2016 is set to be the year of Africa for India’s diplomacy, with Narendra Modi heading on the first-ever four-nation tour by an Indian prime minister to the continental Africa in decades. PM Modi’s visit, preceded by President Pranab Mukherjee’s visits to Ghana, Cote D’Ivoire and Namibia and Vice-President Hamid Ansari’s trips to Morocco and Tunisia, has raised the bar for India’s diplomatic outreach to Africa, and underscores the emergence of the resurgent continent as an important pole in the country’s foreign policy calculus.
The visit by PM Modi should put a closure to endless complaints by Africa-watchers that for all its much-vaunted anti-colonial solidarity and centuries-old cultural links Indian leaders do not seem to find time to visit Africa. This high-level diplomatic deficit was jarring as the world’s major and emerging powers have been courting the continent, home to some of the fastest-growing economies, with renewed zeal. The series of high-level visits from India to Africa, coming so soon after the substantive India-Africa Forum Summit-III in October 2015, have pitched the India-Africa relations onto a higher trajectory.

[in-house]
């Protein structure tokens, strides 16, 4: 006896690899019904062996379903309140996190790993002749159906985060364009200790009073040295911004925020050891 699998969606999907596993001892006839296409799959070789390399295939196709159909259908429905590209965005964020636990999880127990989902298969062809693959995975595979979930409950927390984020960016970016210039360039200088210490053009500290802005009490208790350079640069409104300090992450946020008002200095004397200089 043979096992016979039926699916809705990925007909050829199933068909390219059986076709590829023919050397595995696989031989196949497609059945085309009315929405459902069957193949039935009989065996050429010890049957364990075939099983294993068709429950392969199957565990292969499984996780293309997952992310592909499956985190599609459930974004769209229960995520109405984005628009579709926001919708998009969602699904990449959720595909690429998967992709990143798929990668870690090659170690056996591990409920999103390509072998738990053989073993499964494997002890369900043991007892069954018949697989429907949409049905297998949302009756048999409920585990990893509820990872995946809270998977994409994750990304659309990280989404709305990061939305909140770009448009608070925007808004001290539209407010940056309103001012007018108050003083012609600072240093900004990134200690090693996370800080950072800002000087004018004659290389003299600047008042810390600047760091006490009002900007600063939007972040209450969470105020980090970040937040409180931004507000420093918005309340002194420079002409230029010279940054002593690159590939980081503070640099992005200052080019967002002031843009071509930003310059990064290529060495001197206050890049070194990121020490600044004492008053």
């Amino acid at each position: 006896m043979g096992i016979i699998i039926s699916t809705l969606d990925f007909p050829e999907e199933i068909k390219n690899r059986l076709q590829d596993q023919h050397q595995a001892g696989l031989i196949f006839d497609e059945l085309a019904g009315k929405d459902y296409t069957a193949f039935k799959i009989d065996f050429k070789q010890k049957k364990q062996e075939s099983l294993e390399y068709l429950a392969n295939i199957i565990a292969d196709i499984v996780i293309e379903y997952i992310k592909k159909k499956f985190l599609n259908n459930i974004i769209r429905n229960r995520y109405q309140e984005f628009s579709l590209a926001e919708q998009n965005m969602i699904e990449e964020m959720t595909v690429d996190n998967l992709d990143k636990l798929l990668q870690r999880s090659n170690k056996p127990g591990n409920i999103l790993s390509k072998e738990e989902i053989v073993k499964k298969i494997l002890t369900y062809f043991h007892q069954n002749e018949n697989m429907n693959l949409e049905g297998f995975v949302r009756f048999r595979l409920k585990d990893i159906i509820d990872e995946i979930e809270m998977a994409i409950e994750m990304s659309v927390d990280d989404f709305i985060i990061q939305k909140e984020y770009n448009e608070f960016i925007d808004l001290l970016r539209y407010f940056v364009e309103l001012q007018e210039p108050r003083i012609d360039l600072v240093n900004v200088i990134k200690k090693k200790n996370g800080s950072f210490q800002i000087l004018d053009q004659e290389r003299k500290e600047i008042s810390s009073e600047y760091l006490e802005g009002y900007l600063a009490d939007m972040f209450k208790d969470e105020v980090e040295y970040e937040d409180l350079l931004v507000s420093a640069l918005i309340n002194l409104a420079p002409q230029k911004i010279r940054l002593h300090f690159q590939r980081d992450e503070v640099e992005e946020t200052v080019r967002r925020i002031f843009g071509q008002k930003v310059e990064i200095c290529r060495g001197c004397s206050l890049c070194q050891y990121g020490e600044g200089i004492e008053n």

Betting on Africa Opportunity
The importance of Modi’s Africa surge lies in new possibilities of engagement opening up between then world’s fastest growing economy and the African continent looking at a rising India anew. The slowdown of the Chinese economy has severely impacted resource-rich African countries due to a sharp fall in commodity prices, and has goaded them to look at a rising India anew. Upgrading economic relationship with the African continent will be, therefore, on top of Modi’s agenda in all the four African countries. The meeting of the CEOs Forum in South Africa during Modi’s visit to Johannesburg is aimed at scaling up trade and investment between India and the continent’s economic powerhouse. In Tanzania, Kenya and Mozambique, one can expect a political push to expanding economic engagement in areas of infrastructure, transport, agriculture and knowledge industries.